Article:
Molly Tamulevich is the Michigan state director at the Humane Society of the United States
Slaughterhouses throughout Michigan—and across the country—are grappling with astonishing numbers of coronavirus infections. It’s leading Meijer, Kroger, Wendy’s and other grocers and restaurants to limit the amount of meat customers can purchase. The breakdown of the meat supply is the result of the fragility and moral lapses of industrial farm animal production.
Slaughterhouses are hotspots for COVID-19 infection because most workers must perform their jobs shoulder-to-shoulder in unsanitary conditions. In addition to being diagnosed with COVID-19 at heightened rates, slaughterhouse workers face high risks of other illness and injury. According to the Occupational Safety and Health Administration, “’[t]here are many serious safety and health hazards” of working at a slaughterhouse, including dangerous equipment, pain from performing fast, repetitive tasks and exposure to biological hazards like animal blood and feces. The U.S. Government Accountability Office notes that slaughterhouse workers have some of the highest rates of severe injuries.
Animals also suffer tremendously. The overwhelming majority of farm animals in the United States are raised inside factory farms, which are operations where animals are kept by the thousands, often in tiny, barren cages that restrict their movement. Mother pigs used in the pork industry are locked in metal crates barely larger than their own bodies. Chickens killed for meat are crowded by the thousands in giant, windowless warehouses. They are bred to grow so large, so fast that their legs often become crippled under their own body weight.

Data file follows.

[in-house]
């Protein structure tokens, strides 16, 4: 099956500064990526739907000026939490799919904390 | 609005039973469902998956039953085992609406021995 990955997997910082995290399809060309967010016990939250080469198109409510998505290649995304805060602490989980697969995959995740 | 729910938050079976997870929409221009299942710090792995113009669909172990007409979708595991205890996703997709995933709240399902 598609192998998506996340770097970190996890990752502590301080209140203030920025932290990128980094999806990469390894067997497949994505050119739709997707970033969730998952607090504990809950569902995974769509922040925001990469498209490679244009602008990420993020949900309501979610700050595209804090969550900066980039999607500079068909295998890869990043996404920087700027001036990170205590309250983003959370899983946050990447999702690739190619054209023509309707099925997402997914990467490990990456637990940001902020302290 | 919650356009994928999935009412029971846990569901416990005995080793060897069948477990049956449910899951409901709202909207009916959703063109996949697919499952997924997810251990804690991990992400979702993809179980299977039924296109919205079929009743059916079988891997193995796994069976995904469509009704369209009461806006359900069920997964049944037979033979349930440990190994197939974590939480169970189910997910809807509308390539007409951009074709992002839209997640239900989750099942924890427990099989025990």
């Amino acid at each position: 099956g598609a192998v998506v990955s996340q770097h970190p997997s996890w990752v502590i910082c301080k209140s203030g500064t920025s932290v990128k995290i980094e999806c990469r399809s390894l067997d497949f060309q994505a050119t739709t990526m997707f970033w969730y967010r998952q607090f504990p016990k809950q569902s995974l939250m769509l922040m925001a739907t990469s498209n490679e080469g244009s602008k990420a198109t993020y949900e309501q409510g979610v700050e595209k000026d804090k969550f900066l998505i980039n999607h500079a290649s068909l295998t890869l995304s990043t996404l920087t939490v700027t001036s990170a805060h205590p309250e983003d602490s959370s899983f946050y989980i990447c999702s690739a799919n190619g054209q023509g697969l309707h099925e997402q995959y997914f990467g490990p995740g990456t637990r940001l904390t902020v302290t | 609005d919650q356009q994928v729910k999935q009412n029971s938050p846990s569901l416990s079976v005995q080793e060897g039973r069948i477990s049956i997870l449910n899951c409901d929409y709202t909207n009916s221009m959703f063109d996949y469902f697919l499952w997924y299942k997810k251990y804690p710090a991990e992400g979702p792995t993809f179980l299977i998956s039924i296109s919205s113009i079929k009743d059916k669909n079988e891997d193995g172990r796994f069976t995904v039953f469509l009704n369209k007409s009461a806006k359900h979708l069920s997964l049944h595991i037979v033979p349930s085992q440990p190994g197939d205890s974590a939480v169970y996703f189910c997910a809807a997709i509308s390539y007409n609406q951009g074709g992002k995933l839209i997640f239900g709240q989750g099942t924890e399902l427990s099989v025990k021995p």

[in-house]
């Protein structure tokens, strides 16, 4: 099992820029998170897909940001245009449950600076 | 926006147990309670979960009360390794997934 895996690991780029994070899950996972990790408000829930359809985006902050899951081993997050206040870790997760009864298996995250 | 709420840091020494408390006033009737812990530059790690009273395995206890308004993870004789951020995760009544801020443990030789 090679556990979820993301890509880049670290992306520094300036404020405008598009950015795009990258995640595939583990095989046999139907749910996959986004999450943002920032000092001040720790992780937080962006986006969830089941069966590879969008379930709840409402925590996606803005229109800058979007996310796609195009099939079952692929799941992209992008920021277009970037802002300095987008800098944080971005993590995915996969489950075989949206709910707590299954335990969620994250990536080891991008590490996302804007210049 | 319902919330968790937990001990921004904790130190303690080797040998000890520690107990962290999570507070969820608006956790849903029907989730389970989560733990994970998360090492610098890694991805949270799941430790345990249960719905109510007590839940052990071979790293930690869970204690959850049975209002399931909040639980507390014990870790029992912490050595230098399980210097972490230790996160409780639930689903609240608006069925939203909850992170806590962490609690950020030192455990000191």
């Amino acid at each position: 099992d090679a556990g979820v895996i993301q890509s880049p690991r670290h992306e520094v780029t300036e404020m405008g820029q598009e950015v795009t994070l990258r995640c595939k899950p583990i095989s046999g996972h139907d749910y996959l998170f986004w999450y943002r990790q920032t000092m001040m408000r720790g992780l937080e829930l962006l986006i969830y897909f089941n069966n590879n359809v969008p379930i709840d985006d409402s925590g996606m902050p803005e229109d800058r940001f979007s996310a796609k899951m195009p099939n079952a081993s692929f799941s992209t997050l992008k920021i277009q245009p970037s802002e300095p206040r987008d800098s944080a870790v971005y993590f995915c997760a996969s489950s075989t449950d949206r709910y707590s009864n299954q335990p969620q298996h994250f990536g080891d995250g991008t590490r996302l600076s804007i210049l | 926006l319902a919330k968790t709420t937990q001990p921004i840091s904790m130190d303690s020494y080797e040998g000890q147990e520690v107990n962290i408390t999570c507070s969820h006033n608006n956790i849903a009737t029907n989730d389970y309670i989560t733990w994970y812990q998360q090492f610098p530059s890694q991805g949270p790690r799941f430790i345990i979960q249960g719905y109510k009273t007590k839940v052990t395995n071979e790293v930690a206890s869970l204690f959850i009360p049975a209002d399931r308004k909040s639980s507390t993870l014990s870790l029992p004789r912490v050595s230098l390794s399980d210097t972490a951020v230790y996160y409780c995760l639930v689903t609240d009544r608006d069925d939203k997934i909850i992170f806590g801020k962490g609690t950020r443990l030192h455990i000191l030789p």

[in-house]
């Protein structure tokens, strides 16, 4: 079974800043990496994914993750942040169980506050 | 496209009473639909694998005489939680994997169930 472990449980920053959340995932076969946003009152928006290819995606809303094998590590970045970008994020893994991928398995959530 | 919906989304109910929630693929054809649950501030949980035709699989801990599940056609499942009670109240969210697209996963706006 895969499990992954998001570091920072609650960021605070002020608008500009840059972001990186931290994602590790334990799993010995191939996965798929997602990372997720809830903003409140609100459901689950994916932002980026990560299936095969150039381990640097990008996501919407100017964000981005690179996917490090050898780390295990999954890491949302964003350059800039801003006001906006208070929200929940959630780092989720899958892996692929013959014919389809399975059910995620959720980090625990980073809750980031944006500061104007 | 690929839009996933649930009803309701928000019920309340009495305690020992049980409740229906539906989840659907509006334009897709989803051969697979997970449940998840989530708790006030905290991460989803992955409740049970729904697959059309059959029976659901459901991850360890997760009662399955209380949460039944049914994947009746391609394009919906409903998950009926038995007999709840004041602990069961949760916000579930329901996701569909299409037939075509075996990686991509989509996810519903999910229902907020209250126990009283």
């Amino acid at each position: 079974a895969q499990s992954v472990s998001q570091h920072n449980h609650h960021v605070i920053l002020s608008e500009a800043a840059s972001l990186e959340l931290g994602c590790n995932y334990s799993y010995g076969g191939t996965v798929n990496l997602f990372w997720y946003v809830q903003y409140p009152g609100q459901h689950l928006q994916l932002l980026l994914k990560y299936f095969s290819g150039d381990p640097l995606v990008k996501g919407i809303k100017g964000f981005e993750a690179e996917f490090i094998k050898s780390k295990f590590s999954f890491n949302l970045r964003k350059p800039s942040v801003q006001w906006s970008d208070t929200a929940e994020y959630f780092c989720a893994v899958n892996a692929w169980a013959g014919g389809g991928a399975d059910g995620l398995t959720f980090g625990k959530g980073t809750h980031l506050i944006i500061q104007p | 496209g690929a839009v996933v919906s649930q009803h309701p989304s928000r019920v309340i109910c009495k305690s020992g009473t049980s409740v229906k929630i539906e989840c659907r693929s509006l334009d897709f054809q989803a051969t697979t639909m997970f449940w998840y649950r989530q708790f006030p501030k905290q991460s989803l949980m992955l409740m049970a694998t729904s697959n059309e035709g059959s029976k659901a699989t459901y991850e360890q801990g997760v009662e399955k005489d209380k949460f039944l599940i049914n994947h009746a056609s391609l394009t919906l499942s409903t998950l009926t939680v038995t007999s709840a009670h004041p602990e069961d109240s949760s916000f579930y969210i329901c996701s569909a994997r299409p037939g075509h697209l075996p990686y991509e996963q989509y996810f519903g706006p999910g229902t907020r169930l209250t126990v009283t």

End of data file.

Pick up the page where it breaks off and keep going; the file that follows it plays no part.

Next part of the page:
The World Health Organization acknowledged that “agricultural expansion and intensification” to meet humanity’s growing demand for animal meat is a driver of disease emergence, and confined animal feeding operations may amplify the risk of an epidemic in local communities.
One solution to this dangerous and brutal system is choosing meat made from plants instead of animals. Meat from plants? Of course, you’ve heard of veggie burgers before. But the newest plant-based meats mimic the taste and texture of animal meat more than ever and are packed with healthy plant protein.
There are many delicious, hearty alternatives on the market, including products from Gardein, Beyond Meat and Impossible Foods. Plant-based meats are widely available at grocery stores and at chain restaurants like Burger King, White Castle and Hardee’s. Michigan also boasts a growing community of local restaurants serving plant-based fare, from Detroit’s Nosh Pit to Bodega in Marquette.
Morningstar Farms, owned by Michigan’s Kellogg Co., recently launched a 100 percent plant-based brand called Incogmeato. Even traditional meat companies are investing in plant-based. Tyson Foods has invested in these products, and Hormel launched its own plant-based brand.
These companies are smart. Since COVID-19 started, plant-based meat sales have been skyrocketing.
More can be done though to shift away from the archaic, unsafe production of industrial meat. Meat companies should ramp up their investments in plant-based technologies and diversify more into plant-based brands. Restaurants and food services companies that don’t currently offer meat alternatives should start serving plant-based meals. For example, since Wendy’s is limiting meat purchases, now would be the perfect time to start serving one of the many veggie burger brands that have the look and taste of animal meat, but without the numerous health and ethical problems.
This change can be propelled by COVID-19 exposing industrial animal agriculture for what it truly is: cruel, dangerous and unsustainable. The food industry owes it to workers, animals and its own customers to put more plant-based foods front and center. With the price of animal meat on the rise, now is a perfect time for Michiganders to sample the variety of plant-based meats on the market.